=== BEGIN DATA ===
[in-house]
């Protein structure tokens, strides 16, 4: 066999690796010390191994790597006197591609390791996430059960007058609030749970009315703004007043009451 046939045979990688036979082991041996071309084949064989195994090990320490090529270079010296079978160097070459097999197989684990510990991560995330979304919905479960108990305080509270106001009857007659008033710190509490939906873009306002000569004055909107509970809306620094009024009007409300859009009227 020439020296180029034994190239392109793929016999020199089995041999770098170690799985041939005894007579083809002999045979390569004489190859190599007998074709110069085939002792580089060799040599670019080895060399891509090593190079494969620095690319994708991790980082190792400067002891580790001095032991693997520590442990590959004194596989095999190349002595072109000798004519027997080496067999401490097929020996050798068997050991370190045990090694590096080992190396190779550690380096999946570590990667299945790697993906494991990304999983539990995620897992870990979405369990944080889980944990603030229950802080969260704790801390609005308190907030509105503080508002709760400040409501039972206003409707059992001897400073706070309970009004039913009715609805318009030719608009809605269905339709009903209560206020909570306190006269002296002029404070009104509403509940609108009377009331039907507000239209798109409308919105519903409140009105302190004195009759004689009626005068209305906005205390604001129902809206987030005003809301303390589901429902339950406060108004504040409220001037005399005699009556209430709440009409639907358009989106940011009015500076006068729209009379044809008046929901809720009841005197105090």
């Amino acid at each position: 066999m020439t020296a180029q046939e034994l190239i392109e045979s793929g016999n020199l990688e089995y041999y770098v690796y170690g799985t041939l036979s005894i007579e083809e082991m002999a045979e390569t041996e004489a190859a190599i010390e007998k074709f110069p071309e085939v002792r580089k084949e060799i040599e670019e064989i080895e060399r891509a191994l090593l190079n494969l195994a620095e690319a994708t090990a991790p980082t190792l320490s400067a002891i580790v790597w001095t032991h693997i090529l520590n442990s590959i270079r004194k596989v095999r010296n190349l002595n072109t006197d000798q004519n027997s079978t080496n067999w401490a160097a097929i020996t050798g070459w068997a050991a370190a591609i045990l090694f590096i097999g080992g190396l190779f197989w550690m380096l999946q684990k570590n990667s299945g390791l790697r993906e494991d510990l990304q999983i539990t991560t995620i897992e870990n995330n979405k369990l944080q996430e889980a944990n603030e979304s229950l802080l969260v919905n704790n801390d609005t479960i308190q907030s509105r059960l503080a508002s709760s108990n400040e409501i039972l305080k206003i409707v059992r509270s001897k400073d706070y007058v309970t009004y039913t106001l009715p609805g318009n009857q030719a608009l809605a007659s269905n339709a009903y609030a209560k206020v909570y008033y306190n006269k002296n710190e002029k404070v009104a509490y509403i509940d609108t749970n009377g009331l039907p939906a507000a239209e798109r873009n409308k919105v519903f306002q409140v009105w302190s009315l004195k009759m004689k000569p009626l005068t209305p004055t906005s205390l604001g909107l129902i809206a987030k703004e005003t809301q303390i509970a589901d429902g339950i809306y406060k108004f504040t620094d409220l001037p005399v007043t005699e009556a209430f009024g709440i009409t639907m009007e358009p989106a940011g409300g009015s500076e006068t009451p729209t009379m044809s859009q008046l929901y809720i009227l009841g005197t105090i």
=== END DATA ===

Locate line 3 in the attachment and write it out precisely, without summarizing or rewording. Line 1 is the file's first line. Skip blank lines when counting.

């Amino acid at each position: 066999m020439t020296a180029q046939e034994l190239i392109e045979s793929g016999n020199l990688e089995y041999y770098v690796y170690g799985t041939l036979s005894i007579e083809e082991m002999a045979e390569t041996e004489a190859a190599i010390e007998k074709f110069p071309e085939v002792r580089k084949e060799i040599e670019e064989i080895e060399r891509a191994l090593l190079n494969l195994a620095e690319a994708t090990a991790p980082t190792l320490s400067a002891i580790v790597w001095t032991h693997i090529l520590n442990s590959i270079r004194k596989v095999r010296n190349l002595n072109t006197d000798q004519n027997s079978t080496n067999w401490a160097a097929i020996t050798g070459w068997a050991a370190a591609i045990l090694f590096i097999g080992g190396l190779f197989w550690m380096l999946q684990k570590n990667s299945g390791l790697r993906e494991d510990l990304q999983i539990t991560t995620i897992e870990n995330n979405k369990l944080q996430e889980a944990n603030e979304s229950l802080l969260v919905n704790n801390d609005t479960i308190q907030s509105r059960l503080a508002s709760s108990n400040e409501i039972l305080k206003i409707v059992r509270s001897k400073d706070y007058v309970t009004y039913t106001l009715p609805g318009n009857q030719a608009l809605a007659s269905n339709a009903y609030a209560k206020v909570y008033y306190n006269k002296n710190e002029k404070v009104a509490y509403i509940d609108t749970n009377g009331l039907p939906a507000a239209e798109r873009n409308k919105v519903f306002q409140v009105w302190s009315l004195k009759m004689k000569p009626l005068t209305p004055t906005s205390l604001g909107l129902i809206a987030k703004e005003t809301q303390i509970a589901d429902g339950i809306y406060k108004f504040t620094d409220l001037p005399v007043t005699e009556a209430f009024g709440i009409t639907m009007e358009p989106a940011g409300g009015s500076e006068t009451p729209t009379m044809s859009q008046l929901y809720i009227l009841g005197t105090i």